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Cannes Film Festival awards and The Extraordinary Journey of the Fakir

By Rosslyn Hyams

Cinefile with RFI's Rosslyn Hyams takes a look back at some of the main features of the Cannes Film Festival this month, a bumper edition in many ways. Also a feelgood pic pools India and French production talent in just released The Extraordinary Journey of the Fakir directed by Ken Scott.

The 2018 Cannes International Film Festival jury headed by actress and women's rights activist Cate Blanchett gave the Golden Palm to Japanese director Kore-eda Hirokazu's 13th feature, Shoplifters. The jury usually awards seven prizes but this year was special in that it awarded nine.

The Best Scenario Palm went to to two best scripts, Alicia Rohrwacher's Happy as Lazarro and Jafar Panahi's 3 Faces which is one of the first Palm winners to go on general release in France since the festival, on 3 June 2018.

A special one-off award was given to 87-year-old Jean-Luc Godard for his work, and for his intellectually and emotionally stimulating film entry in the Palm competition this year, The Image Book where he plays as much with sound levels as with images, colour and form.

Besides the strong films from across the world which won the prizes, and some others which didn't, the festival pulled off a change of media focus.

Ahead of the festival, screening time changes were not well-received and doomsday commentators thought the end was nigh because of this and other novelties. But, once into the event, action to further the cause of women's rights stepped into the spotlight, and the Cannes International Film Festival rediscovered its former glory.

Two high-profile women-power demonstrations at peak viewing time, the at least-50-per-cent satisfying selection, as well as clinched deals in the market section, proved that the festival can thrive. It doesn't need former US producer Harvey Weinstein, now in the eye of the sexual-abuse and harrassement storm.

Review - The Fakir's Extraordinary Voyage

Looking for a charming but not entirely soppy film? The Fakir's Extraordinary Voyage could be the one to liven your spirits.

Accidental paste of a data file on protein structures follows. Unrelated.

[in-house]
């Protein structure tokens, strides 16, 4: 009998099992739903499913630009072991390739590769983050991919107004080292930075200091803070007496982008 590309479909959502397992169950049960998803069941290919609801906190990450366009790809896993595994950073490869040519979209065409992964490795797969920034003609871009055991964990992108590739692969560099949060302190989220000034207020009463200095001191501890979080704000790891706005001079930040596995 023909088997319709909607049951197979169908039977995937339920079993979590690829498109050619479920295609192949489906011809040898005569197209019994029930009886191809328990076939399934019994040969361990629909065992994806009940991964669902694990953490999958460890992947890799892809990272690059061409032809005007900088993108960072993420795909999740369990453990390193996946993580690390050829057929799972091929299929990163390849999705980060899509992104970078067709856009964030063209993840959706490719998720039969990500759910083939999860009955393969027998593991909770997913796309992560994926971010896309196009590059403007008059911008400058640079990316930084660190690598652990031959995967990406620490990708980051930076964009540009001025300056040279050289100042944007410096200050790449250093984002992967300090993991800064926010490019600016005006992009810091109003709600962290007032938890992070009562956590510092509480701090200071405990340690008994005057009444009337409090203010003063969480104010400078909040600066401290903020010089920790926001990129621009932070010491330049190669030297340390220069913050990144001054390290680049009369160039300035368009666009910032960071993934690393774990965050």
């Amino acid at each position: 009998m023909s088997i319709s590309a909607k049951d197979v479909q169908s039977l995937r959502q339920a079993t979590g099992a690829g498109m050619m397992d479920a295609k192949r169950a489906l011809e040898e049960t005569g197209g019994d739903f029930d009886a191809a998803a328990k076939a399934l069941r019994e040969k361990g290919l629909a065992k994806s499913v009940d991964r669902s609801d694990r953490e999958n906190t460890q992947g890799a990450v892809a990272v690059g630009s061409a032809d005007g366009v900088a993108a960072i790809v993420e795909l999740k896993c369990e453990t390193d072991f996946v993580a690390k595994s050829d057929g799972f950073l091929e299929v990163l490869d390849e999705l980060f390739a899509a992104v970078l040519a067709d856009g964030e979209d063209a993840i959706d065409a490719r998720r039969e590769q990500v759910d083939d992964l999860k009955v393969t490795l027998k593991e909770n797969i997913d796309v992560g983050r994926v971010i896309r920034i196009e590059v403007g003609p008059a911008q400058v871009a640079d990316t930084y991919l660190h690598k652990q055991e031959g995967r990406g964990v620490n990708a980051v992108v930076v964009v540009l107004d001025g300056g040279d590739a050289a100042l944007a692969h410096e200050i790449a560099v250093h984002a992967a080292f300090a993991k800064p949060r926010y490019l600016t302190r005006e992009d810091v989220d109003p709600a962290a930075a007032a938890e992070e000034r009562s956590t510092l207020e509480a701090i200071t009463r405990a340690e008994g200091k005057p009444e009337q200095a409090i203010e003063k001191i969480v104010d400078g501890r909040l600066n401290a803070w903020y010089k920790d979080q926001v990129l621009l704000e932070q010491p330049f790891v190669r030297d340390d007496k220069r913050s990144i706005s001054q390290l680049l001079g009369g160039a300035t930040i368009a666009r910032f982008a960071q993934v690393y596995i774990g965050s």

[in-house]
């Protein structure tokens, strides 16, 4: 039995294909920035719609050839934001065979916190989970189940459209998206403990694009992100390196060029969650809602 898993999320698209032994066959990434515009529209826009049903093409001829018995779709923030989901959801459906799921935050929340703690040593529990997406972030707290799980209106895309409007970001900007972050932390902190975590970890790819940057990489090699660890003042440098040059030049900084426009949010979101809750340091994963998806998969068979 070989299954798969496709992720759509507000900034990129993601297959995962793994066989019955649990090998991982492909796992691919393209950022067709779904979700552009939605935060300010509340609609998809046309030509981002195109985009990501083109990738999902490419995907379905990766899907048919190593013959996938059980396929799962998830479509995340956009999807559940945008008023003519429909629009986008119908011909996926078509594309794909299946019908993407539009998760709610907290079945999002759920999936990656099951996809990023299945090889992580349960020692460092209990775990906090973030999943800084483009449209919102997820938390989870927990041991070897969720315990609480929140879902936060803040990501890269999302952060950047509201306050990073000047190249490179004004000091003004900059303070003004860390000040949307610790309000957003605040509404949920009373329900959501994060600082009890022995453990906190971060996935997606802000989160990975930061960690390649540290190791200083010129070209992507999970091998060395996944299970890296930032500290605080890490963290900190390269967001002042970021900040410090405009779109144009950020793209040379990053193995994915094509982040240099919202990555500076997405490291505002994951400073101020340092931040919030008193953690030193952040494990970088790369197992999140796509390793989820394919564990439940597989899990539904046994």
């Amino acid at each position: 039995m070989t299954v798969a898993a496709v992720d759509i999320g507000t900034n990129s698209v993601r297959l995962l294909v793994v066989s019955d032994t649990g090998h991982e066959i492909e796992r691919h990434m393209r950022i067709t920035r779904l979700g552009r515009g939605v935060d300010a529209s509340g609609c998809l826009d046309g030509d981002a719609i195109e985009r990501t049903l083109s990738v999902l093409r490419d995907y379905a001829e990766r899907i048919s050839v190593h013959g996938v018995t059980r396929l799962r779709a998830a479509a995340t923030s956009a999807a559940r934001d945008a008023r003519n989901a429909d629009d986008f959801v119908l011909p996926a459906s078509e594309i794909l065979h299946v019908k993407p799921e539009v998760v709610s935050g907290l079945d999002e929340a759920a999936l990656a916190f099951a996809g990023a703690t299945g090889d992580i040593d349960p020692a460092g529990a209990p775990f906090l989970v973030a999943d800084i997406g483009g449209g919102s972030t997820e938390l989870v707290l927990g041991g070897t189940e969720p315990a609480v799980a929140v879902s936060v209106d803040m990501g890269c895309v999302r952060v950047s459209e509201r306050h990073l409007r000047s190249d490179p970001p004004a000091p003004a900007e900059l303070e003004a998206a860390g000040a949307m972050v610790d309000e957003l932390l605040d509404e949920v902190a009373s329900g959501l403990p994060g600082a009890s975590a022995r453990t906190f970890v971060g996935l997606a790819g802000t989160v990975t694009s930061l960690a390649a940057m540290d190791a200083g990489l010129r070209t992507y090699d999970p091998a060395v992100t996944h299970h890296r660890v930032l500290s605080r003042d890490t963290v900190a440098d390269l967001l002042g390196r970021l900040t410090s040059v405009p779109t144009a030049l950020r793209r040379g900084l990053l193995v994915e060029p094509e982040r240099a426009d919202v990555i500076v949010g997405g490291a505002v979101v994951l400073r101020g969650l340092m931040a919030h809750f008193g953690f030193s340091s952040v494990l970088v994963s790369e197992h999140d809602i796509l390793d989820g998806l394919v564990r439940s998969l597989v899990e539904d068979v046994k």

Indian Tamil actor Dhanush and Somali actor Barkhad Abdi share migrant woes and joys in Ken Scott's The Fakir's Extraordinary Voyage, Le Voyage Extraordinaire du Fakir Brio Films/Sony International

Canadian Ken Scott of Delivery Man and Starbuck-fame has directed this Franco-Indian-Belgian coproduction, blessed by Sony International Pictures.

As the hero says, "Chance is in the hand of cards that life deals you," and the production seems to be quite lucky to get such a boost.

The hero Ajatashatru Oghash Rathod, performed by southern Indian actor, Dhanush, is a showman, and Dhanush's energy level and expressions keep the romcom on the move.

As in a fairy-tale, Scott makes the impossible possible. He also makes fun out of difficult situations. Aja, the conman-tourist's life is a roller-coaster. Even when the hero is about to be deported from the UK as an illegal immigrant, Scott throws in a singing policeman routine.

High points in The Fakir's Extraordinary Journey are some examples of Indian cinema's legendary dance routines, which Dhanush mixes with a touch of Michael Jackson and Saturday Night Fever nostalgia whisking Bérénice Béjo round a green- and purple-lit disco, postcard pretty scenes in Paris and Rome, the "I don't think I'm a lesbian" flat-mate-in-pyjamas scene, the singing policeman, and the way Scott has us laugh along with would-be migrants.

The director also observes the hardships of migrants from Africa or elsewhere as they are shunted around and back to square one, if not worse.

"If we get people to think about what the migrants go through and to realise that they are the same as everybody else, then we will have accomplished something," said Scott who also told me that he was sought out so that he would bring his trademark humour to the film.

Released in France on 31 May 2018.

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